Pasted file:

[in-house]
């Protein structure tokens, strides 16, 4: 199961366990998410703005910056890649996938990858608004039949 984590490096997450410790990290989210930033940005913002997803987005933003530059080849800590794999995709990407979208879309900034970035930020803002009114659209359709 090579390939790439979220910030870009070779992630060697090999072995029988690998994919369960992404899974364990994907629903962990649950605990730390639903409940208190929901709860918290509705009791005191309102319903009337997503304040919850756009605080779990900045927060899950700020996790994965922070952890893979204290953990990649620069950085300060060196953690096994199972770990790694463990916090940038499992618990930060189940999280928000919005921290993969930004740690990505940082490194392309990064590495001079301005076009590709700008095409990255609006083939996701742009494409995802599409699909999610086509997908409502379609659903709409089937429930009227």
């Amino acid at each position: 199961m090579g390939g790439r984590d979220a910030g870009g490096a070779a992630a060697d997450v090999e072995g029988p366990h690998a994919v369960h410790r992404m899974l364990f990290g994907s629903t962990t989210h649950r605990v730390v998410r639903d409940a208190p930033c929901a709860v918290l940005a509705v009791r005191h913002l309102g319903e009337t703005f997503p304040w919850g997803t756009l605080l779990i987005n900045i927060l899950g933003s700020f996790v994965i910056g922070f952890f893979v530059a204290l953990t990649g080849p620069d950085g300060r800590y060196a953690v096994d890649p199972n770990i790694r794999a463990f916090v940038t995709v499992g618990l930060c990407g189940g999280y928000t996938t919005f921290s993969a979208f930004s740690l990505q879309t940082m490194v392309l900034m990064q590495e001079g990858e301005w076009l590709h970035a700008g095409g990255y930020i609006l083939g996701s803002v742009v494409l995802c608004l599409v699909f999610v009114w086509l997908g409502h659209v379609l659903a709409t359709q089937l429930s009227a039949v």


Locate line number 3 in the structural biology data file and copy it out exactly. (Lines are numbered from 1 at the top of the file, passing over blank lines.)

């Amino acid at each position: 199961m090579g390939g790439r984590d979220a910030g870009g490096a070779a992630a060697d997450v090999e072995g029988p366990h690998a994919v369960h410790r992404m899974l364990f990290g994907s629903t962990t989210h649950r605990v730390v998410r639903d409940a208190p930033c929901a709860v918290l940005a509705v009791r005191h913002l309102g319903e009337t703005f997503p304040w919850g997803t756009l605080l779990i987005n900045i927060l899950g933003s700020f996790v994965i910056g922070f952890f893979v530059a204290l953990t990649g080849p620069d950085g300060r800590y060196a953690v096994d890649p199972n770990i790694r794999a463990f916090v940038t995709v499992g618990l930060c990407g189940g999280y928000t996938t919005f921290s993969a979208f930004s740690l990505q879309t940082m490194v392309l900034m990064q590495e001079g990858e301005w076009l590709h970035a700008g095409g990255y930020i609006l083939g996701s803002v742009v494409l995802c608004l599409v699909f999610v009114w086509l997908g409502h659209v379609l659903a709409t359709q089937l429930s009227a039949v």